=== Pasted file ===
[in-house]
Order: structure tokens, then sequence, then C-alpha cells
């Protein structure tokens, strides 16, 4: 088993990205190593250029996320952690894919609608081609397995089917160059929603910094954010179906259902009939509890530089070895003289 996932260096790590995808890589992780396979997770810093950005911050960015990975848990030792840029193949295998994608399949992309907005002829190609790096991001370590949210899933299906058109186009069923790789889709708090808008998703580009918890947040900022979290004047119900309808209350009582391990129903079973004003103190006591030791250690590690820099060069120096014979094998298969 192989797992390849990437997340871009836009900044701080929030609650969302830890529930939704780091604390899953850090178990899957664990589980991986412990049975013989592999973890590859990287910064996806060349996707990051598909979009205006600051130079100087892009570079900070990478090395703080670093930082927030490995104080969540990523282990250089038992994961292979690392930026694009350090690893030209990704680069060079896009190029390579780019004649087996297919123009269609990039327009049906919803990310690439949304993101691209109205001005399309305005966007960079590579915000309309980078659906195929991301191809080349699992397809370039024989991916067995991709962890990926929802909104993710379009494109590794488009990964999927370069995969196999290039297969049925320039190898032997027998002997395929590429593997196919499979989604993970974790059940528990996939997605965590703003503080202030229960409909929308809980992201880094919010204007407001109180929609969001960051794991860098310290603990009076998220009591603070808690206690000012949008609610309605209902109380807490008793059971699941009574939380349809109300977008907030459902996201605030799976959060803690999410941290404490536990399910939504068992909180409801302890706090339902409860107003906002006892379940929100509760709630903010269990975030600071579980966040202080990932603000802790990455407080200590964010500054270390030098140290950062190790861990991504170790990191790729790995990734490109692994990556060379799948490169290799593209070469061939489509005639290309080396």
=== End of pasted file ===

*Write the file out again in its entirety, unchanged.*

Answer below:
[in-house]
Order: structure tokens, then sequence, then C-alpha cells
């Protein structure tokens, strides 16, 4: 088993990205190593250029996320952690894919609608081609397995089917160059929603910094954010179906259902009939509890530089070895003289 996932260096790590995808890589992780396979997770810093950005911050960015990975848990030792840029193949295998994608399949992309907005002829190609790096991001370590949210899933299906058109186009069923790789889709708090808008998703580009918890947040900022979290004047119900309808209350009582391990129903079973004003103190006591030791250690590690820099060069120096014979094998298969 192989797992390849990437997340871009836009900044701080929030609650969302830890529930939704780091604390899953850090178990899957664990589980991986412990049975013989592999973890590859990287910064996806060349996707990051598909979009205006600051130079100087892009570079900070990478090395703080670093930082927030490995104080969540990523282990250089038992994961292979690392930026694009350090690893030209990704680069060079896009190029390579780019004649087996297919123009269609990039327009049906919803990310690439949304993101691209109205001005399309305005966007960079590579915000309309980078659906195929991301191809080349699992397809370039024989991916067995991709962890990926929802909104993710379009494109590794488009990964999927370069995969196999290039297969049925320039190898032997027998002997395929590429593997196919499979989604993970974790059940528990996939997605965590703003503080202030229960409909929308809980992201880094919010204007407001109180929609969001960051794991860098310290603990009076998220009591603070808690206690000012949008609610309605209902109380807490008793059971699941009574939380349809109300977008907030459902996201605030799976959060803690999410941290404490536990399910939504068992909180409801302890706090339902409860107003906002006892379940929100509760709630903010269990975030600071579980966040202080990932603000802790990455407080200590964010500054270390030098140290950062190790861990991504170790990191790729790995990734490109692994990556060379799948490169290799593209070469061939489509005639290309080396």